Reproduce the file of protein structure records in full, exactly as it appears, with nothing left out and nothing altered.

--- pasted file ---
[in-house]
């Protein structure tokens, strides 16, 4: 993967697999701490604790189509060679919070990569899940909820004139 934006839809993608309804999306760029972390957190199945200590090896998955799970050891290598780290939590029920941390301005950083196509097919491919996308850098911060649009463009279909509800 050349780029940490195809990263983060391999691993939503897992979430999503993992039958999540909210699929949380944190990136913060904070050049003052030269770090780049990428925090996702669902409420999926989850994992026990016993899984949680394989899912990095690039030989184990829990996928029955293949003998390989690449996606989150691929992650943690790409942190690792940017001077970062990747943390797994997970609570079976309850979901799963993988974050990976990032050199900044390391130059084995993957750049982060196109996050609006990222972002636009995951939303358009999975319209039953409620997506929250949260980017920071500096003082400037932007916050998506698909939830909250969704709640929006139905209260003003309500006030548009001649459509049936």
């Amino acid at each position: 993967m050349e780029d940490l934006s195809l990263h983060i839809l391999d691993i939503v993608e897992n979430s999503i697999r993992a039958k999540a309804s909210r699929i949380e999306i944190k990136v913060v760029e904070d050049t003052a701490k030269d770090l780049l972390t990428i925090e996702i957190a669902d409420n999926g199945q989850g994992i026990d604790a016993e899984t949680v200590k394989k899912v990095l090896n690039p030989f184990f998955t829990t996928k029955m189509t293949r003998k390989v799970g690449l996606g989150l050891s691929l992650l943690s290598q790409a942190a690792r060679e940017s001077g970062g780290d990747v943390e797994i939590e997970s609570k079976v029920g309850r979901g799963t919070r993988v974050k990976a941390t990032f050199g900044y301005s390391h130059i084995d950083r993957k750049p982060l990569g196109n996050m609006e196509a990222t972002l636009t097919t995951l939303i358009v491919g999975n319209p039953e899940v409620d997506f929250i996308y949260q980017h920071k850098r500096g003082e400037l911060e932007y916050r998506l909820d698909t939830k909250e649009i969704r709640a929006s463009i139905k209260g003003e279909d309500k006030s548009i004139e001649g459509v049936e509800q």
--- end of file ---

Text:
[in-house]
């Protein structure tokens, strides 16, 4: 993967697999701490604790189509060679919070990569899940909820004139 934006839809993608309804999306760029972390957190199945200590090896998955799970050891290598780290939590029920941390301005950083196509097919491919996308850098911060649009463009279909509800 050349780029940490195809990263983060391999691993939503897992979430999503993992039958999540909210699929949380944190990136913060904070050049003052030269770090780049990428925090996702669902409420999926989850994992026990016993899984949680394989899912990095690039030989184990829990996928029955293949003998390989690449996606989150691929992650943690790409942190690792940017001077970062990747943390797994997970609570079976309850979901799963993988974050990976990032050199900044390391130059084995993957750049982060196109996050609006990222972002636009995951939303358009999975319209039953409620997506929250949260980017920071500096003082400037932007916050998506698909939830909250969704709640929006139905209260003003309500006030548009001649459509049936």
């Amino acid at each position: 993967m050349e780029d940490l934006s195809l990263h983060i839809l391999d691993i939503v993608e897992n979430s999503i697999r993992a039958k999540a309804s909210r699929i949380e999306i944190k990136v913060v760029e904070d050049t003052a701490k030269d770090l780049l972390t990428i925090e996702i957190a669902d409420n999926g199945q989850g994992i026990d604790a016993e899984t949680v200590k394989k899912v990095l090896n690039p030989f184990f998955t829990t996928k029955m189509t293949r003998k390989v799970g690449l996606g989150l050891s691929l992650l943690s290598q790409a942190a690792r060679e940017s001077g970062g780290d990747v943390e797994i939590e997970s609570k079976v029920g309850r979901g799963t919070r993988v974050k990976a941390t990032f050199g900044y301005s390391h130059i084995d950083r993957k750049p982060l990569g196109n996050m609006e196509a990222t972002l636009t097919t995951l939303i358009v491919g999975n319209p039953e899940v409620d997506f929250i996308y949260q980017h920071k850098r500096g003082e400037l911060e932007y916050r998506l909820d698909t939830k909250e649009i969704r709640a929006s463009i139905k209260g003003e279909d309500k006030s548009i004139e001649g459509v049936e509800q």